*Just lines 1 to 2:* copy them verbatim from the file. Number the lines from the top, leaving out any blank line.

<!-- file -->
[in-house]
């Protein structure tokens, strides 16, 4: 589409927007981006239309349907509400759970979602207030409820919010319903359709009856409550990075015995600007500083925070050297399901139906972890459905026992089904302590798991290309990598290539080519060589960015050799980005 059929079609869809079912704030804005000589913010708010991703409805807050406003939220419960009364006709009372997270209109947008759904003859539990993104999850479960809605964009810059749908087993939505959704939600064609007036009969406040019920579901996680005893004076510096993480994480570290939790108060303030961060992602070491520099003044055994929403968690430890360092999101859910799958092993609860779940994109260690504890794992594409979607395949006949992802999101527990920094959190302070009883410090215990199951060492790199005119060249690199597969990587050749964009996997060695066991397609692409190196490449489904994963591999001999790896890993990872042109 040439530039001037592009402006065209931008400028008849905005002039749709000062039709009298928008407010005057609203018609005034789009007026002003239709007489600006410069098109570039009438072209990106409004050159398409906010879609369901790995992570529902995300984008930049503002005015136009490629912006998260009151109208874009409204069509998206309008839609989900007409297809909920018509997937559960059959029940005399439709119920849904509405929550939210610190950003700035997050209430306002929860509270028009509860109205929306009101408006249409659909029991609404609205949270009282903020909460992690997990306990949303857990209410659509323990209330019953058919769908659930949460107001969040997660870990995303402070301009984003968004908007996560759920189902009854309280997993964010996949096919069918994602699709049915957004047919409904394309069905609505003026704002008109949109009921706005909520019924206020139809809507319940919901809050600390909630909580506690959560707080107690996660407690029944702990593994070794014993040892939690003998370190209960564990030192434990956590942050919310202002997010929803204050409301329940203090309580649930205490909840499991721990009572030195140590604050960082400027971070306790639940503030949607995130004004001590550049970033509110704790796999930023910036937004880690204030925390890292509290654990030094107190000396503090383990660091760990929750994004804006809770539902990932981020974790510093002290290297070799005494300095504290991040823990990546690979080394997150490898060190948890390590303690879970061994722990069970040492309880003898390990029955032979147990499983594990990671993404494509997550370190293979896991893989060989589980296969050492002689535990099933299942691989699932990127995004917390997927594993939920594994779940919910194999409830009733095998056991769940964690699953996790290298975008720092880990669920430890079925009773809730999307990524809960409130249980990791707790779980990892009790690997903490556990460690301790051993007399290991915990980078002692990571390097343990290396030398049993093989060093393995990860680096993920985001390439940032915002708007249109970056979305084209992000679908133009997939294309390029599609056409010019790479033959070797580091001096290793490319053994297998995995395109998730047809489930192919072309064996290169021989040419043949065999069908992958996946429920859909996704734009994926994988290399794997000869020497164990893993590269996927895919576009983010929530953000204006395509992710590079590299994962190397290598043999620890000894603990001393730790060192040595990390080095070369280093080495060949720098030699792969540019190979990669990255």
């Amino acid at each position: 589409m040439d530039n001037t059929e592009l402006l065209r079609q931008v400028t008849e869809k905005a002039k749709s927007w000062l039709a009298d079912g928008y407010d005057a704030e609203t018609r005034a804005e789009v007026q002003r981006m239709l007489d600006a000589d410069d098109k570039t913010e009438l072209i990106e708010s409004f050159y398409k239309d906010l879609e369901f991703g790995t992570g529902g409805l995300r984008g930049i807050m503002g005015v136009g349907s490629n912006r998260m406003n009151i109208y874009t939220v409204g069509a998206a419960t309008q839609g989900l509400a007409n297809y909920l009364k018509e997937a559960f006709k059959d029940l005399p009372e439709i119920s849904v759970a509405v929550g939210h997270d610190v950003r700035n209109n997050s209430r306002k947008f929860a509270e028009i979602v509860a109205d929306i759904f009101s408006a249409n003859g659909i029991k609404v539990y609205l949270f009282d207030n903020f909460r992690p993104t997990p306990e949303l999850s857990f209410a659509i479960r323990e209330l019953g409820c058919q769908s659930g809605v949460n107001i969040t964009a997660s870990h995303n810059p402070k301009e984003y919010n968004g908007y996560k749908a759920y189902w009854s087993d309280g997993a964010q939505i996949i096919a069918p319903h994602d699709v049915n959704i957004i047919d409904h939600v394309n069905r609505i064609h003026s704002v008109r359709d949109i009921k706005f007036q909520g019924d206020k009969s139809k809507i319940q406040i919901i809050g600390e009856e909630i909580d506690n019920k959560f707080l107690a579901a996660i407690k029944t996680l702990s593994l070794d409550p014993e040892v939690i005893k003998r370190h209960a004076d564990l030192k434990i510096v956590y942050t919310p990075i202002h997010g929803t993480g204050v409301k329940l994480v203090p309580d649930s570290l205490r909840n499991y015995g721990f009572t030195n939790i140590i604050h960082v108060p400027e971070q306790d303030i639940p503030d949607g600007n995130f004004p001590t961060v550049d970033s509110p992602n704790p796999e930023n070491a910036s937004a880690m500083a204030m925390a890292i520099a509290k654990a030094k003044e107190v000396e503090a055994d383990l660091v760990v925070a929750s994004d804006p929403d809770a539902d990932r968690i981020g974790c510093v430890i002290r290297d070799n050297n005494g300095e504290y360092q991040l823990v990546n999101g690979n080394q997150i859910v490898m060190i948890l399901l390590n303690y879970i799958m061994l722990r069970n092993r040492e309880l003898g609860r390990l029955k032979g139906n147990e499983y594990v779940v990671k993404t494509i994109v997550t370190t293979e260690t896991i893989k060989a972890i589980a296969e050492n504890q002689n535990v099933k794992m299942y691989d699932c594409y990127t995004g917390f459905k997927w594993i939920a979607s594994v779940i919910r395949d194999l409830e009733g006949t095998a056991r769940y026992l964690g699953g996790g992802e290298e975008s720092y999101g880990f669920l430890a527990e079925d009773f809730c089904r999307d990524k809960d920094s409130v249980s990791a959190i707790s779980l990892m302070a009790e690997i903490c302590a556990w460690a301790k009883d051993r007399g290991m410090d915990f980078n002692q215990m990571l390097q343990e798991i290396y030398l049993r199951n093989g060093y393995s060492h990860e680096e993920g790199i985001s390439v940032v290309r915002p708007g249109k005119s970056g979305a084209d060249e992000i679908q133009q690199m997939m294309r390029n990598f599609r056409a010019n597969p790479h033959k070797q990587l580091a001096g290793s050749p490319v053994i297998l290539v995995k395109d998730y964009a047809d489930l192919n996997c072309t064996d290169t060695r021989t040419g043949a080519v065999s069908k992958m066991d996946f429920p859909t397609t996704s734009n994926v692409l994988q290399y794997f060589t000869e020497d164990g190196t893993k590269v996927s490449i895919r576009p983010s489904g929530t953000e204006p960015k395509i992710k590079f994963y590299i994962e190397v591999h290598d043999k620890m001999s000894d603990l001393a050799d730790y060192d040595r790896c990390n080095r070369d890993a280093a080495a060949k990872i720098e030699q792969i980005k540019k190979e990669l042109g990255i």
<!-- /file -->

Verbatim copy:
[in-house]
């Protein structure tokens, strides 16, 4: 589409927007981006239309349907509400759970979602207030409820919010319903359709009856409550990075015995600007500083925070050297399901139906972890459905026992089904302590798991290309990598290539080519060589960015050799980005 059929079609869809079912704030804005000589913010708010991703409805807050406003939220419960009364006709009372997270209109947008759904003859539990993104999850479960809605964009810059749908087993939505959704939600064609007036009969406040019920579901996680005893004076510096993480994480570290939790108060303030961060992602070491520099003044055994929403968690430890360092999101859910799958092993609860779940994109260690504890794992594409979607395949006949992802999101527990920094959190302070009883410090215990199951060492790199005119060249690199597969990587050749964009996997060695066991397609692409190196490449489904994963591999001999790896890993990872042109 040439530039001037592009402006065209931008400028008849905005002039749709000062039709009298928008407010005057609203018609005034789009007026002003239709007489600006410069098109570039009438072209990106409004050159398409906010879609369901790995992570529902995300984008930049503002005015136009490629912006998260009151109208874009409204069509998206309008839609989900007409297809909920018509997937559960059959029940005399439709119920849904509405929550939210610190950003700035997050209430306002929860509270028009509860109205929306009101408006249409659909029991609404609205949270009282903020909460992690997990306990949303857990209410659509323990209330019953058919769908659930949460107001969040997660870990995303402070301009984003968004908007996560759920189902009854309280997993964010996949096919069918994602699709049915957004047919409904394309069905609505003026704002008109949109009921706005909520019924206020139809809507319940919901809050600390909630909580506690959560707080107690996660407690029944702990593994070794014993040892939690003998370190209960564990030192434990956590942050919310202002997010929803204050409301329940203090309580649930205490909840499991721990009572030195140590604050960082400027971070306790639940503030949607995130004004001590550049970033509110704790796999930023910036937004880690204030925390890292509290654990030094107190000396503090383990660091760990929750994004804006809770539902990932981020974790510093002290290297070799005494300095504290991040823990990546690979080394997150490898060190948890390590303690879970061994722990069970040492309880003898390990029955032979147990499983594990990671993404494509997550370190293979896991893989060989589980296969050492002689535990099933299942691989699932990127995004917390997927594993939920594994779940919910194999409830009733095998056991769940964690699953996790290298975008720092880990669920430890079925009773809730999307990524809960409130249980990791707790779980990892009790690997903490556990460690301790051993007399290991915990980078002692990571390097343990290396030398049993093989060093393995990860680096993920985001390439940032915002708007249109970056979305084209992000679908133009997939294309390029599609056409010019790479033959070797580091001096290793490319053994297998995995395109998730047809489930192919072309064996290169021989040419043949065999069908992958996946429920859909996704734009994926994988290399794997000869020497164990893993590269996927895919576009983010929530953000204006395509992710590079590299994962190397290598043999620890000894603990001393730790060192040595990390080095070369280093080495060949720098030699792969540019190979990669990255």